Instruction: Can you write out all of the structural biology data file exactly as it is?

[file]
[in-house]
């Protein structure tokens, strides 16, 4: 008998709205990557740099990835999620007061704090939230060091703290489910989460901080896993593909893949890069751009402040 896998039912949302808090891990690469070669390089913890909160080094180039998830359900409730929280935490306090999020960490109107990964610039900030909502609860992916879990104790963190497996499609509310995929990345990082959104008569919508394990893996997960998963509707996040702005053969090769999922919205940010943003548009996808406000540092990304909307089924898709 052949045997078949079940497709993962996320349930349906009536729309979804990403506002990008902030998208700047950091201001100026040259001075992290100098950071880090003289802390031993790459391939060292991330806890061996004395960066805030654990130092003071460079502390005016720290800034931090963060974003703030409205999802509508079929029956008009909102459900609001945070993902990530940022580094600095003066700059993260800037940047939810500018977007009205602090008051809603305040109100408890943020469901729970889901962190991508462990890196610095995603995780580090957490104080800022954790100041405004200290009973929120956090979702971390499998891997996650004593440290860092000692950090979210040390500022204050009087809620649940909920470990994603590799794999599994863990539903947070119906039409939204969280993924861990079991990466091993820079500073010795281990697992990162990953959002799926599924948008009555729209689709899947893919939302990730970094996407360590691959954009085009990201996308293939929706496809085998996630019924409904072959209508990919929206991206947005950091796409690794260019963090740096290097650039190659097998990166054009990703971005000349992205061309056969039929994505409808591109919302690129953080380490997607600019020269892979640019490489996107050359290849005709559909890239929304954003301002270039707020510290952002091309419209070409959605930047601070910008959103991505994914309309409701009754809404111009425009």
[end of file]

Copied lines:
[in-house]
């Protein structure tokens, strides 16, 4: 008998709205990557740099990835999620007061704090939230060091703290489910989460901080896993593909893949890069751009402040 896998039912949302808090891990690469070669390089913890909160080094180039998830359900409730929280935490306090999020960490109107990964610039900030909502609860992916879990104790963190497996499609509310995929990345990082959104008569919508394990893996997960998963509707996040702005053969090769999922919205940010943003548009996808406000540092990304909307089924898709 052949045997078949079940497709993962996320349930349906009536729309979804990403506002990008902030998208700047950091201001100026040259001075992290100098950071880090003289802390031993790459391939060292991330806890061996004395960066805030654990130092003071460079502390005016720290800034931090963060974003703030409205999802509508079929029956008009909102459900609001945070993902990530940022580094600095003066700059993260800037940047939810500018977007009205602090008051809603305040109100408890943020469901729970889901962190991508462990890196610095995603995780580090957490104080800022954790100041405004200290009973929120956090979702971390499998891997996650004593440290860092000692950090979210040390500022204050009087809620649940909920470990994603590799794999599994863990539903947070119906039409939204969280993924861990079991990466091993820079500073010795281990697992990162990953959002799926599924948008009555729209689709899947893919939302990730970094996407360590691959954009085009990201996308293939929706496809085998996630019924409904072959209508990919929206991206947005950091796409690794260019963090740096290097650039190659097998990166054009990703971005000349992205061309056969039929994505409808591109919302690129953080380490997607600019020269892979640019490489996107050359290849005709559909890239929304954003301002270039707020510290952002091309419209070409959605930047601070910008959103991505994914309309409701009754809404111009425009």